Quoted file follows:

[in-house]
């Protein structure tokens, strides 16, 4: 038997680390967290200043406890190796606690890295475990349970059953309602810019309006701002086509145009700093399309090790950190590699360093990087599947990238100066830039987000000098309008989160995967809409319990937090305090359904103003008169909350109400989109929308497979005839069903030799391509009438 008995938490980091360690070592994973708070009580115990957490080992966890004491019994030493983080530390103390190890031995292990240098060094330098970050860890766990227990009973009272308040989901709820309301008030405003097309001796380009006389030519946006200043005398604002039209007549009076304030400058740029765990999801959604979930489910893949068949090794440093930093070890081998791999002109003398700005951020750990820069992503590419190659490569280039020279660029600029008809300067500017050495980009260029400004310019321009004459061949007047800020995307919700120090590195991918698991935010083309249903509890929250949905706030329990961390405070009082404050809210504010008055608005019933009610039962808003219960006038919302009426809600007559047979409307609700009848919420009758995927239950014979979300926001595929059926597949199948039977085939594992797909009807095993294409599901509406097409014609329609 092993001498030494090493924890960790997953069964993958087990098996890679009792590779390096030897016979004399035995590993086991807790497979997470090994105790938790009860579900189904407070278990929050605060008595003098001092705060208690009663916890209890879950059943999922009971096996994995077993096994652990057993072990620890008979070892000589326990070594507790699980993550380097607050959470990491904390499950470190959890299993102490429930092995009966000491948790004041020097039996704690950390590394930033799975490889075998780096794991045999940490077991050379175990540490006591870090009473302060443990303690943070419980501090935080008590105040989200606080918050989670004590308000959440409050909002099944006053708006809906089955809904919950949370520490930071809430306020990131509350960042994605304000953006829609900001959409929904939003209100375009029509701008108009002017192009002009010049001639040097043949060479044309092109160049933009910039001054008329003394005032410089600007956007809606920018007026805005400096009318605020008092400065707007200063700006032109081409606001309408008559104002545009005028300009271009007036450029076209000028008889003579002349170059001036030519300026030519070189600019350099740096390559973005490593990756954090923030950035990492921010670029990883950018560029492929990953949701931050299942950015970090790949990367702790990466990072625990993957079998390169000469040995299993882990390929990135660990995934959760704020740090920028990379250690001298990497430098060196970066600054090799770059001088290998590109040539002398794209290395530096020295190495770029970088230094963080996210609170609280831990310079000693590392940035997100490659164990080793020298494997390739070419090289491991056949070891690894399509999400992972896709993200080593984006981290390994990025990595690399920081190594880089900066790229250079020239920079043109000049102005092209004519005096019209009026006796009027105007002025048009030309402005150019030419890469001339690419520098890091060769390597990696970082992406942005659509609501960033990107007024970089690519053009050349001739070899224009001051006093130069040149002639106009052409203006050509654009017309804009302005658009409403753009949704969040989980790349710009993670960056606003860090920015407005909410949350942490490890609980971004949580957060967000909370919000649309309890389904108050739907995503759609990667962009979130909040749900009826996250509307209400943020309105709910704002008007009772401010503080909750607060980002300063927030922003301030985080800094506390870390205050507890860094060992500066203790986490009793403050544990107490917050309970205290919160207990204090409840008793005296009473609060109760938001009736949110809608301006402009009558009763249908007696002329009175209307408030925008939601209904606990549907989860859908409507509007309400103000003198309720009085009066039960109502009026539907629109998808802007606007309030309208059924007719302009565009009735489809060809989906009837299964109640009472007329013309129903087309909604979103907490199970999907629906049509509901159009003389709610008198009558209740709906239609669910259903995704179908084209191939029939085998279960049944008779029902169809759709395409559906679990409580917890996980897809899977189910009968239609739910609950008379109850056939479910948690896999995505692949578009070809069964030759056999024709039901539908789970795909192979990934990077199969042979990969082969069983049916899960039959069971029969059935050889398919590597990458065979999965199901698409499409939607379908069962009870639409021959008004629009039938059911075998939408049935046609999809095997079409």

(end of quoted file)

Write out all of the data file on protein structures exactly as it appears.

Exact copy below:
[in-house]
């Protein structure tokens, strides 16, 4: 038997680390967290200043406890190796606690890295475990349970059953309602810019309006701002086509145009700093399309090790950190590699360093990087599947990238100066830039987000000098309008989160995967809409319990937090305090359904103003008169909350109400989109929308497979005839069903030799391509009438 008995938490980091360690070592994973708070009580115990957490080992966890004491019994030493983080530390103390190890031995292990240098060094330098970050860890766990227990009973009272308040989901709820309301008030405003097309001796380009006389030519946006200043005398604002039209007549009076304030400058740029765990999801959604979930489910893949068949090794440093930093070890081998791999002109003398700005951020750990820069992503590419190659490569280039020279660029600029008809300067500017050495980009260029400004310019321009004459061949007047800020995307919700120090590195991918698991935010083309249903509890929250949905706030329990961390405070009082404050809210504010008055608005019933009610039962808003219960006038919302009426809600007559047979409307609700009848919420009758995927239950014979979300926001595929059926597949199948039977085939594992797909009807095993294409599901509406097409014609329609 092993001498030494090493924890960790997953069964993958087990098996890679009792590779390096030897016979004399035995590993086991807790497979997470090994105790938790009860579900189904407070278990929050605060008595003098001092705060208690009663916890209890879950059943999922009971096996994995077993096994652990057993072990620890008979070892000589326990070594507790699980993550380097607050959470990491904390499950470190959890299993102490429930092995009966000491948790004041020097039996704690950390590394930033799975490889075998780096794991045999940490077991050379175990540490006591870090009473302060443990303690943070419980501090935080008590105040989200606080918050989670004590308000959440409050909002099944006053708006809906089955809904919950949370520490930071809430306020990131509350960042994605304000953006829609900001959409929904939003209100375009029509701008108009002017192009002009010049001639040097043949060479044309092109160049933009910039001054008329003394005032410089600007956007809606920018007026805005400096009318605020008092400065707007200063700006032109081409606001309408008559104002545009005028300009271009007036450029076209000028008889003579002349170059001036030519300026030519070189600019350099740096390559973005490593990756954090923030950035990492921010670029990883950018560029492929990953949701931050299942950015970090790949990367702790990466990072625990993957079998390169000469040995299993882990390929990135660990995934959760704020740090920028990379250690001298990497430098060196970066600054090799770059001088290998590109040539002398794209290395530096020295190495770029970088230094963080996210609170609280831990310079000693590392940035997100490659164990080793020298494997390739070419090289491991056949070891690894399509999400992972896709993200080593984006981290390994990025990595690399920081190594880089900066790229250079020239920079043109000049102005092209004519005096019209009026006796009027105007002025048009030309402005150019030419890469001339690419520098890091060769390597990696970082992406942005659509609501960033990107007024970089690519053009050349001739070899224009001051006093130069040149002639106009052409203006050509654009017309804009302005658009409403753009949704969040989980790349710009993670960056606003860090920015407005909410949350942490490890609980971004949580957060967000909370919000649309309890389904108050739907995503759609990667962009979130909040749900009826996250509307209400943020309105709910704002008007009772401010503080909750607060980002300063927030922003301030985080800094506390870390205050507890860094060992500066203790986490009793403050544990107490917050309970205290919160207990204090409840008793005296009473609060109760938001009736949110809608301006402009009558009763249908007696002329009175209307408030925008939601209904606990549907989860859908409507509007309400103000003198309720009085009066039960109502009026539907629109998808802007606007309030309208059924007719302009565009009735489809060809989906009837299964109640009472007329013309129903087309909604979103907490199970999907629906049509509901159009003389709610008198009558209740709906239609669910259903995704179908084209191939029939085998279960049944008779029902169809759709395409559906679990409580917890996980897809899977189910009968239609739910609950008379109850056939479910948690896999995505692949578009070809069964030759056999024709039901539908789970795909192979990934990077199969042979990969082969069983049916899960039959069971029969059935050889398919590597990458065979999965199901698409499409939607379908069962009870639409021959008004629009039938059911075998939408049935046609999809095997079409």